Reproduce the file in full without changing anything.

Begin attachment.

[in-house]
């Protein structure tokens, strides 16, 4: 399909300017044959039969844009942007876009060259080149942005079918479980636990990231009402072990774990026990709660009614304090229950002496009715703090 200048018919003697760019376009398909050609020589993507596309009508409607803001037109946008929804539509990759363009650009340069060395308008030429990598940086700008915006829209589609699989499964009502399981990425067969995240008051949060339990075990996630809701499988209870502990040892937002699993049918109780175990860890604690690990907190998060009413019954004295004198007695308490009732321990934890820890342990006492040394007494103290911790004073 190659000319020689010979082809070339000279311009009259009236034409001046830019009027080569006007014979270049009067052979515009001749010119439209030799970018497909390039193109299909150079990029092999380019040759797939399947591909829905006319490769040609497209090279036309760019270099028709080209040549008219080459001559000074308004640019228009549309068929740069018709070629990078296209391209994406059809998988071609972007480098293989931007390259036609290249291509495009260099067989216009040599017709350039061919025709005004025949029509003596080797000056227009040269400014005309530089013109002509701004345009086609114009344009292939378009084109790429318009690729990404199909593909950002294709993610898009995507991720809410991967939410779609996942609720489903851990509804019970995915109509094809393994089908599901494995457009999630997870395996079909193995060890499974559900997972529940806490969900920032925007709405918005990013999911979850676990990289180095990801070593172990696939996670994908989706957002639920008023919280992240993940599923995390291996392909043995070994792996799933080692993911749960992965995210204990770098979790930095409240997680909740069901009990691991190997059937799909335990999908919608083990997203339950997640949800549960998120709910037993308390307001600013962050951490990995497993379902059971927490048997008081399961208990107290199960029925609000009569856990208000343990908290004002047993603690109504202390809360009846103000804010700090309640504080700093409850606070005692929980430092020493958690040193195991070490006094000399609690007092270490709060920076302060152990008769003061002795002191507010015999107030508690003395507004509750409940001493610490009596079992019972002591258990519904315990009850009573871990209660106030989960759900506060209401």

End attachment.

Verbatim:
[in-house]
């Protein structure tokens, strides 16, 4: 399909300017044959039969844009942007876009060259080149942005079918479980636990990231009402072990774990026990709660009614304090229950002496009715703090 200048018919003697760019376009398909050609020589993507596309009508409607803001037109946008929804539509990759363009650009340069060395308008030429990598940086700008915006829209589609699989499964009502399981990425067969995240008051949060339990075990996630809701499988209870502990040892937002699993049918109780175990860890604690690990907190998060009413019954004295004198007695308490009732321990934890820890342990006492040394007494103290911790004073 190659000319020689010979082809070339000279311009009259009236034409001046830019009027080569006007014979270049009067052979515009001749010119439209030799970018497909390039193109299909150079990029092999380019040759797939399947591909829905006319490769040609497209090279036309760019270099028709080209040549008219080459001559000074308004640019228009549309068929740069018709070629990078296209391209994406059809998988071609972007480098293989931007390259036609290249291509495009260099067989216009040599017709350039061919025709005004025949029509003596080797000056227009040269400014005309530089013109002509701004345009086609114009344009292939378009084109790429318009690729990404199909593909950002294709993610898009995507991720809410991967939410779609996942609720489903851990509804019970995915109509094809393994089908599901494995457009999630997870395996079909193995060890499974559900997972529940806490969900920032925007709405918005990013999911979850676990990289180095990801070593172990696939996670994908989706957002639920008023919280992240993940599923995390291996392909043995070994792996799933080692993911749960992965995210204990770098979790930095409240997680909740069901009990691991190997059937799909335990999908919608083990997203339950997640949800549960998120709910037993308390307001600013962050951490990995497993379902059971927490048997008081399961208990107290199960029925609000009569856990208000343990908290004002047993603690109504202390809360009846103000804010700090309640504080700093409850606070005692929980430092020493958690040193195991070490006094000399609690007092270490709060920076302060152990008769003061002795002191507010015999107030508690003395507004509750409940001493610490009596079992019972002591258990519904315990009850009573871990209660106030989960759900506060209401």